Since being elected 39th Ward Democratic Committeeman in 2016, we have initiated several much-needed reforms. For example:

  • First-ever open endorsement process in the history of the 39th Ward.
  • Hosted over 30 open community events about issues important to our ward and holding our elected officials accountable.
  • We greatly improved voter turnout and participation in the ward.
  • We helped to deliver the 39th Ward for many new exciting candidates who share our values, including Fritz Kaegi who ran against machine boss Joseph Berrios.
  • Hosted deputy registrar training by the Board of Elections in the ward.
  • Ran registration drives in the ward.
  • Helped to fundraise for local civics in the ward, in particular for a new park in Mayfair.
  • Used email newsletter to support and promote local civic events.


Chicago is on the hook for $42 billion in unfunded pension liabilities, which works out to $35,000 for every household. Those pensions, in the language of the Illinois Constitution, “shall not be diminished or impaired.” Should the state Constitution be amended to allow a reduction in pension benefits for current city employees or retirees? How about reducing pension benefits for new employees? Please explain.

Robert Murphy: If you look under the hood at the actual numbers, it quickly becomes apparent that the problem with pensions is not the normal (current) cost. For example, the City’s contribution to the Laborers’ Pension Fund is forecast to drop from just under 10% of payroll this year to 6.1% of payroll in 2031, and continue to drop until the cost is just 4.1% of payroll. It is important to remember that since many city workers do not get Social Security, this payment substitutes for both the Social Security contribution (FICA) and the employer’s pension share. The problem is not the normal cost, which is lower than what private employers pay into Social Security plus a pension plan like a 401(k) match.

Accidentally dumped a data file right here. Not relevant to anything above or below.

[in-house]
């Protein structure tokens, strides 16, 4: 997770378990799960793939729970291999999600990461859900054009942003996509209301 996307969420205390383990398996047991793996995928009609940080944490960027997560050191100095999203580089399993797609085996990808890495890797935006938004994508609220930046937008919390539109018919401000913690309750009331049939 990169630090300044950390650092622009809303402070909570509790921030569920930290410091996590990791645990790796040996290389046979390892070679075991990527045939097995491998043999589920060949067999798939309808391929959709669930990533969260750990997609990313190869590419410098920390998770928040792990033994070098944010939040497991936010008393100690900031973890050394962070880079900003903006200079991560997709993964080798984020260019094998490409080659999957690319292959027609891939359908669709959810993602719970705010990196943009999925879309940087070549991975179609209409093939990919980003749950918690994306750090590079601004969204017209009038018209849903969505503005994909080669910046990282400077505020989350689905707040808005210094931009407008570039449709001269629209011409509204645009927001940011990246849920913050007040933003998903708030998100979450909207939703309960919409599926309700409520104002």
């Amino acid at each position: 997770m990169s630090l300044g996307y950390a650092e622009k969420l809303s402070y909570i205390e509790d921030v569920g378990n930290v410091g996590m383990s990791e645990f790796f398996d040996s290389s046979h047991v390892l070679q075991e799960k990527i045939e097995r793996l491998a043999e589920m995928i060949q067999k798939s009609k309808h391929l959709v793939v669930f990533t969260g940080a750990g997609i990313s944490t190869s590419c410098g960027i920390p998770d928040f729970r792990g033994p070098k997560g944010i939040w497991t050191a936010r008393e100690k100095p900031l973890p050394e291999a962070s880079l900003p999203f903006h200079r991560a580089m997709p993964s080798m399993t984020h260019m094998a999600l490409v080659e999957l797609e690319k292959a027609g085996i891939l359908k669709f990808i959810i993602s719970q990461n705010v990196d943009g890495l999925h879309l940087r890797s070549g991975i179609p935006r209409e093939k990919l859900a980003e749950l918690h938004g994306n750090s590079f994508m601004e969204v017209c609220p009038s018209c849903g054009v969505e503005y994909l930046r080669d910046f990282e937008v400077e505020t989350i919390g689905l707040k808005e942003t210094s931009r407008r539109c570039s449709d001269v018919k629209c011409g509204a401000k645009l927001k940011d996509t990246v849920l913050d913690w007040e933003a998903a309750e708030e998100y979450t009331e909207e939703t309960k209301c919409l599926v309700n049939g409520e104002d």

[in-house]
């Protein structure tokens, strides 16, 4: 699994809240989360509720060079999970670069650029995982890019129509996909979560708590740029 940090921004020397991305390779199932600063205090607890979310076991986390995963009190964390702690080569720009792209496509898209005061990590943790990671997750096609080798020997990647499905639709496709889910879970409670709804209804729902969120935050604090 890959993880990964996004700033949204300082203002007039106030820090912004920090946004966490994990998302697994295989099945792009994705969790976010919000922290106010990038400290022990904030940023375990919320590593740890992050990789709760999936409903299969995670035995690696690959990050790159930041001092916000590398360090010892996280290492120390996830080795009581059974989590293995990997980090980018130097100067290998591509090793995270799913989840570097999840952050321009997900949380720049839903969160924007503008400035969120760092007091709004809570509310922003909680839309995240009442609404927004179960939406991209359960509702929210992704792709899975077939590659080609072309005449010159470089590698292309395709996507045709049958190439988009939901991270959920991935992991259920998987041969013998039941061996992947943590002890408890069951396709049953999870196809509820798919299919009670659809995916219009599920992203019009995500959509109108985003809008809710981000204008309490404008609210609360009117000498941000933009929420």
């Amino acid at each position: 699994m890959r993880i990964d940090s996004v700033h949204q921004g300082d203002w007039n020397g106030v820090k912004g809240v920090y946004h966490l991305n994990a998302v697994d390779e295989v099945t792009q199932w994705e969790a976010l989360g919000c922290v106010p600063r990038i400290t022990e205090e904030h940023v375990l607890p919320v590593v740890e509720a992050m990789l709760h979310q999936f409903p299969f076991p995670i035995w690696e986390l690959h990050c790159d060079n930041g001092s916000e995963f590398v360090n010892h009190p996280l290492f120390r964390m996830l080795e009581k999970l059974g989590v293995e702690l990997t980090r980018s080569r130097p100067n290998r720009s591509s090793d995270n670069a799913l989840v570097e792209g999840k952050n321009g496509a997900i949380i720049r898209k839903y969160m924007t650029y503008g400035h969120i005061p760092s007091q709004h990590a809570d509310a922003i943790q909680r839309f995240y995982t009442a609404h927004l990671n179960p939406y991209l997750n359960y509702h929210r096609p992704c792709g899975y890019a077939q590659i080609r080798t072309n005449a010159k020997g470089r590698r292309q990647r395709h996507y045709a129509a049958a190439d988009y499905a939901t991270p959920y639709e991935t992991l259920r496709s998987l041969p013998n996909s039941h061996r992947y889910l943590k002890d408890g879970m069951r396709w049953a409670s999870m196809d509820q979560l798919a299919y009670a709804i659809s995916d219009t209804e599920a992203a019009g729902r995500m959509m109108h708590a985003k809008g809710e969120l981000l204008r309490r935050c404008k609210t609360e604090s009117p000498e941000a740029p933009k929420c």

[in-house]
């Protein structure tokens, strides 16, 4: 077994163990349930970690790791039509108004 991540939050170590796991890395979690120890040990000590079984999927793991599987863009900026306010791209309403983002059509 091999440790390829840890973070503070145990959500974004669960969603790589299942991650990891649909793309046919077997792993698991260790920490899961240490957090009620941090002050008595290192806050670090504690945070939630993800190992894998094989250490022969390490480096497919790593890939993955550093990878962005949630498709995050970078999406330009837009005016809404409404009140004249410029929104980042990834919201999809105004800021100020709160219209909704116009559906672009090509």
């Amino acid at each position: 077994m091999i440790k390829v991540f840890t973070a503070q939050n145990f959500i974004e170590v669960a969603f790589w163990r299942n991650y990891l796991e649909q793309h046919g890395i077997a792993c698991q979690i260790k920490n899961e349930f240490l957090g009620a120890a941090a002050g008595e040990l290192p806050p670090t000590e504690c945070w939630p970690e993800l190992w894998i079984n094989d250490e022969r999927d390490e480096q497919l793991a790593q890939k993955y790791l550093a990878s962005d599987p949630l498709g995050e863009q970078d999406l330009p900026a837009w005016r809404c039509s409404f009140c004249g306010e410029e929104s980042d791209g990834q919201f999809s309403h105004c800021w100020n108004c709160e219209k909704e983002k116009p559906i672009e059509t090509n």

The real crisis is that for decades Chicago simply did not set aside money to pay the pensions it promised. Public servants worked and paid into these pensions plans, while the City did not. Cutting the pensions of those who kept their promise is not constitutional, and it seems extremely unfair to amend the state constitution in order to cut the pensions senior citizens rely on. As for future employees, the normal cost projections speak for themselves. The normal cost of new employee pensions is not the problem as in every single pension fund the cost will already be going down because we adopted lower-benefit Tier 2 pensions.

In any event, there are two important limiting factors in cutting future employees’ pensions. First, federal law limits how much pensions can be cut. To the extent that the City does not pay into Social Security for its employees, it must provide a minimum benefit level. It’s not entirely clear that some Tier 2 pensions don’t already violate this requirement, but it is clear that there isn’t all that much more room to cut pensions. More importantly, the unpaid pension liability will still exist. All cutting future pension costs will do is make it harder for the City to hire qualified people at the wages currently offered, but such cuts will not reduce the unfunded pension debt.